Justia Utilities Law Opinion SummariesArticles Posted in US Court of Appeals for the Tenth Circuit
Deer Creek Water Corporation, et al. v. City of Oklahoma City, et al.
Plaintiff Deer Creek Water Corporation filed suit against Oklahoma City and Oklahoma City Water Utilities Trust (together, the City) seeking a declaratory judgment that the City could not provide water service to a proposed development on land owned by Thomas and Gina Boling (together, the developers), who later intervened in the action. In support, Deer Creek invoked 7 U.S.C. § 1926(b), a statute that generally prohibited municipalities from encroaching on areas served by federally indebted rural water associations, so long as the rural water association made water service available to the area. The district court granted the developers’ motion for summary judgment after concluding that Deer Creek had not made such service available, and Deer Creek appealed. Although the Tenth Circuit rejected Deer Creek’s arguments related to subject-matter jurisdiction, the Court agreed that the district court erred in finding it dispositive that Deer Creek’s terms of service required the developers to construct the improvements necessary to expand Deer Creek’s existing infrastructure to serve the proposed development, reasoning that because Deer Creek itself would not be doing the construction, it had not made service available. The Court found nothing in the statute or in caselaw to support stripping a federally indebted rural water association of § 1926(b) protection solely because it placed a burden of property development on the landowner seeking to develop property. The district court therefore erred in placing determinative weight on Deer Creek’s requirement that the developers construct the needed improvements. The judgment was reversed and the case remanded for further proceedings on whether Deer Creek made service available. View "Deer Creek Water Corporation, et al. v. City of Oklahoma City, et al." on Justia Law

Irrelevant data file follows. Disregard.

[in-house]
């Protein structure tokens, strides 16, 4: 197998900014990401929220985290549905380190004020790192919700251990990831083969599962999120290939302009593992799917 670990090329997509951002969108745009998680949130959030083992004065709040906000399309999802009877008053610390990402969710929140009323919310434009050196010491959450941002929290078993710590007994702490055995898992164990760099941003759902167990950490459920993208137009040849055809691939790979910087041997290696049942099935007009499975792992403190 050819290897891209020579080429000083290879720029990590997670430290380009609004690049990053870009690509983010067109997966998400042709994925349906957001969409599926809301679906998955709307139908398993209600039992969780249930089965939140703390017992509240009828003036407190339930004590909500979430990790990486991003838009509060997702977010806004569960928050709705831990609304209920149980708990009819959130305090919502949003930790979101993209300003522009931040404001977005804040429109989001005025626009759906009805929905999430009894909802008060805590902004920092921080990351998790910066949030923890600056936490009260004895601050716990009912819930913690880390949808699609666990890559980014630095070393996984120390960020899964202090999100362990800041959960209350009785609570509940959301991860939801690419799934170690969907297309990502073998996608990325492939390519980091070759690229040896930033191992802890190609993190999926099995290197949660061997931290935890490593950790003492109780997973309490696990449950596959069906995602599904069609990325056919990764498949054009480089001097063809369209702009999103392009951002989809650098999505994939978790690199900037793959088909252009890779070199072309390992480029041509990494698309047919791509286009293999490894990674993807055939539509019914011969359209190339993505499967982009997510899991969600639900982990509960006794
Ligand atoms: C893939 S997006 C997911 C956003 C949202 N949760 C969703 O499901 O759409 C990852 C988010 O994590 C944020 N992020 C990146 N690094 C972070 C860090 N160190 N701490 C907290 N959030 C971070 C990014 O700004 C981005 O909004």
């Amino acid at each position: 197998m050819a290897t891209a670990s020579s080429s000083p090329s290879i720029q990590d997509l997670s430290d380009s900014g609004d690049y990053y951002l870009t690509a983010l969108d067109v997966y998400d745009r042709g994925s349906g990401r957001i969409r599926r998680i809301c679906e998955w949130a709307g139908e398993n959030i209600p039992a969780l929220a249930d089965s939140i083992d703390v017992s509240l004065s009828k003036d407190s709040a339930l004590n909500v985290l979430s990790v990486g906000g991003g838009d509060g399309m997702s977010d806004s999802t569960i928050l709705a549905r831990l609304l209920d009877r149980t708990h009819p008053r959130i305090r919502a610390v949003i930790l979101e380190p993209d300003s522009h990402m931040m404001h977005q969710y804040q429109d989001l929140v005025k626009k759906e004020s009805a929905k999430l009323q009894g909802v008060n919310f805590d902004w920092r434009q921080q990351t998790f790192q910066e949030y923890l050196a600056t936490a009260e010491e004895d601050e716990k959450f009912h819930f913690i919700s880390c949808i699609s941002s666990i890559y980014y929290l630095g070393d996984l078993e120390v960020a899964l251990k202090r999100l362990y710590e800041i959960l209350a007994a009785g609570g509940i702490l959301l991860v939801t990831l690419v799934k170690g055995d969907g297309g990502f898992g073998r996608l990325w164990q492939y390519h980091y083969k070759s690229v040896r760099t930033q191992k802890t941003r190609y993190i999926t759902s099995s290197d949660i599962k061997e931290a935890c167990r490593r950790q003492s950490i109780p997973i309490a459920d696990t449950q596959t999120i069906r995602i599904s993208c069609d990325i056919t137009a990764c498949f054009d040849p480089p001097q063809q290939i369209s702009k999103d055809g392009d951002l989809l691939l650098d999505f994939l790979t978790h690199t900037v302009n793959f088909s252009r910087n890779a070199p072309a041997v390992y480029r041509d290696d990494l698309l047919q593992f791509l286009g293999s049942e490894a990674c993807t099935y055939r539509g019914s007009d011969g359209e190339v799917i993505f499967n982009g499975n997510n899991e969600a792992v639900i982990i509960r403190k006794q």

Blanca Telephone Company v. FCC
Blanca Telephone Company was a rural telecommunications carrier based in Alamosa, Colorado. To be profitable, Blanca must rely in part upon subsidies from the Universal Service Fund (USF), a source of financial support governed by federal law and funded through fees on telephone customers. And in order to receive subsidies from the USF, Blanca must abide by a complex set of rules governing telecommunications carriers. The Federal Communications Commission began an investigation in 2008 into Blanca’s accounting practices, and identified overpayments Blanca had received from the USF between 2005 and 2010. According to the FCC, Blanca improperly claimed roughly $6.75 million in USF support during this period for expenses related to providing mobile cellular services both within and outside Blanca’s designated service area. Blanca was entitled only to support for “plain old telephone service,” namely land lines, and not for mobile telephone services. The FCC issued a demand letter to Blanca seeking repayment. to Blanca seeking repayment. The agency eventually used administrative offsets of payments owed to Blanca for new subsidies to begin collection of the debt. Blanca objected to the FCC’s demand letter and sought agency review of the debt collection determination. During agency proceedings, the FCC considered and rejected Blanca’s objections. Before the Tenth Circuit, Blanca challenged the FCC’s demand letter. And Blanca claimed the FCC's decision should have been set aside because: and subsequent orders on a number of grounds. Blanca claims the FCC’s decision should be set aside because: (1) it was barred by the relevant statute of limitations; (2) it violated due process; and (3) it was arbitrary and capricious. The Tenth Circuit concluded the FCC’s debt collection was not barred by any statute of limitations, Blanca was apprised of the relevant law and afforded adequate opportunity to respond to the FCC’s decision, and the FCC was not arbitrary and capricious in its justifications for the debt collection. Accordingly, the Court affirmed the FCC. View "Blanca Telephone Company v. FCC" on Justia Law